Posts filed under ‘Beninese’

Relive Afro-Pop’s Golden Age of the 70’s with the Orchestre Poly-Rythmo de Contonou: Also appearing, African Hip Hop Sensations SMOD: July 20th, Friday @ 9:00 p.m.

Afrobeat funk was all the rage throughout the continent during the era of the 70s. This highly energized form of dance music soon made its way overseas, receiving a warm reception in Europe and beyond. Well, now this once highly popular genre of world music is making a huge comeback across the globe and what better way to experience it other than at the hands of Benin’s Orchestre Poly-Rythmo Contonou. Not only are they considered to be their homeland’s top music ensemble of all time, but major critics, such as the New York Times, have dubbed them one of the world’s premier funk bands. Although heavily influenced by the late great James Brown, the band has developed a version of Afro funk that is distinctly all their own, infusing it with elements of psychedelic rock, native folk rhythms, Latin genres such as the Brazilian samba, jazz, soul, and voodoo music. The voodoo music makes its mystical presence known in the form of ritualistic chants and rhythm patterns pounded out on a large drum. And don’t let the band member’s age fool you for one minute! They are filled with just as much vibrant energy as ever. To them, African music’s  era of the 70s is only just yesterday.

Appearing with OPC, will be SMOD, a popular Malian hip hop band. “African” hip hop that is. Determined to do much more than just copy the original American form of the genre, the group has brought traditional African vocals and rhythmic motifs as well as tons of renewed energy to the mix. They see their version of hip hop as a vehicle through which they can effectively express their views on the impoverished state of their native continent and the governments’ refusal to ease the hardship of their citizens. The group’s leader, DJ Sam, just happens to be the son of none other than the legendary Amadou and Miriam of current international fame. Faithfully honing their craft in practice sessions located on the rooftop of this famous duo’s home, this vocal trio has been rising steadily in popularity, serving as the opening band for such well-known world music names as Salif Keita, Manu Chao, and of course Amadou and Miriam as well as a number of other stars. In fact, none other than super star Manu Chao himself is the producer of SMOD’s latest cd release.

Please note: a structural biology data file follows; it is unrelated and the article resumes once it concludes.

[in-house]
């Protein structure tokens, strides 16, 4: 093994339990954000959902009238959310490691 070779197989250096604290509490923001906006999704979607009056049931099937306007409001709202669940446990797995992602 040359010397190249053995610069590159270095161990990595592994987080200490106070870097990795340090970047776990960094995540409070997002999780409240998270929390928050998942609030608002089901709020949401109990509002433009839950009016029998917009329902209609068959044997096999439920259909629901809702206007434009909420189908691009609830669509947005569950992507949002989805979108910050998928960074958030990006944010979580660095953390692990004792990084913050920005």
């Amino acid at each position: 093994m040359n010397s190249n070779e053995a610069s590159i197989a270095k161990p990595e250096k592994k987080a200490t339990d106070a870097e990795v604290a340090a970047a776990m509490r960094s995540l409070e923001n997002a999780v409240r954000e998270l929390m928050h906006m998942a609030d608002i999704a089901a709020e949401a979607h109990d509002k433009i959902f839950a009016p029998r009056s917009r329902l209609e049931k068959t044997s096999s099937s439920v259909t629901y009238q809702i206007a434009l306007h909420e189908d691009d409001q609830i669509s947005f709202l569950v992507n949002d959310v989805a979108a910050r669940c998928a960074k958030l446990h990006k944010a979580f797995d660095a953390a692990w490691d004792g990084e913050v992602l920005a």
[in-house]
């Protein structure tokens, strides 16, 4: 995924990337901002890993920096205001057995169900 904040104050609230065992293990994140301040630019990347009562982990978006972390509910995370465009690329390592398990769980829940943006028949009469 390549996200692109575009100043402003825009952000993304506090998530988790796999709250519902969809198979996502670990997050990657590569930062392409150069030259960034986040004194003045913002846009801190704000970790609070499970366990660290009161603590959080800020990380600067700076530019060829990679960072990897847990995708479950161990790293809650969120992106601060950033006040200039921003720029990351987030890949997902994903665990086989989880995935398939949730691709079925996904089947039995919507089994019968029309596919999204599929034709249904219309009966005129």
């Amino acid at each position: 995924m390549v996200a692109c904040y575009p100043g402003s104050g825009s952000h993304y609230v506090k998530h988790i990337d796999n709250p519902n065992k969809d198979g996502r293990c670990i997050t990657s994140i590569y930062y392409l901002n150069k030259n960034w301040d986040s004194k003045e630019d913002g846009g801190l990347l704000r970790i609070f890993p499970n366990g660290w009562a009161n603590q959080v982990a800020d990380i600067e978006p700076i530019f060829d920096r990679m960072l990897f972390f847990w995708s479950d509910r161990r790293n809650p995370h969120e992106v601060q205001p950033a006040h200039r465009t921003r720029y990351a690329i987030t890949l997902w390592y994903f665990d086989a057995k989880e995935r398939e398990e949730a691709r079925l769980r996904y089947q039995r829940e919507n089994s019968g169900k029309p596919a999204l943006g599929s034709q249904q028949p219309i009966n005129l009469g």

So, come on out to the Brighton Music Hall and catch some of African music’s top acts. How can you possibly go wrong with a ticket that brings you two world renown bands for the price of one?

Event Details

When: July 20th, Friday @ 9:00 p.m.

Where: Brighton Music Hall (Allston)

Tickets: $25.00

 Buy online

More Info: 617-876-4225

(Area Restaurants

         

June 24, 2012 at 12:54 am Leave a comment

Explore the Indeginous Sounds and Movements of West Africa’s Dagomba and Ewe People: December 12th, Thursday @ 8:00 p.m.

Under the direction of Tufts University ethnomusicology professor David Locke, this intriguing program of  indigenous performing arts will feature the music and dance of the Dagomba and Ewe  tribes of West Africa. Performers for the evening will include the collegiate ensemble Kiniwe who will be joined by the Agbekor Drum and Dance Society and students from Dr. Locke’s Music of Africa course.

 The Dagomba hail from the Sudanese region of Northern Ghana. Two native  ceremonial art forms will be presented during the course of the evening. Takai dance is structured as a suite, consisting of a number of distinct  sections each displaying its own individual choreography set to music with phrasing that is intricately matched to the dance movements. The dancers move about grasping rods which they in turn, strike together to produce a clacking sound, thus adding  further musical interest to the overall percussive sound of the piece. The more in synch the dancers are with the music, the more intense the emotional high which is ultimately experienced  becomes for both the performers and their audience.  Praise name drumming is a musical proverb of sorts that is composed in honor of those who become chiefs of the tribe. Family members of such individuals perform this piece at various local festivals and other public gatherings.  The Ewe people inhabit parts of the Volta Region of Ghana, southern Togo, and western Benin. Their music is highly characterized by its rhythmic complexity. More specifically, this particular concert performance  will feature Agbadza style singing or “war songs”. Professor Locke is a highly experienced, well respected scholar in the area of African music, so this exhibition of native music and dance promises to be educational as well as entertaining. 

 

 

 

 

 

 

Event Details:

When: December 9th, Thursday @ 8:00 p.m.

Where: Granoff Music Center’s Fisher Hall (Tufts University)

     Parking Info

Admission: Free 

    Box Office Info  

More Info: 617-627-2253

(Area Restaurants) 

 

 

November 9, 2010 at 6:55 am Leave a comment


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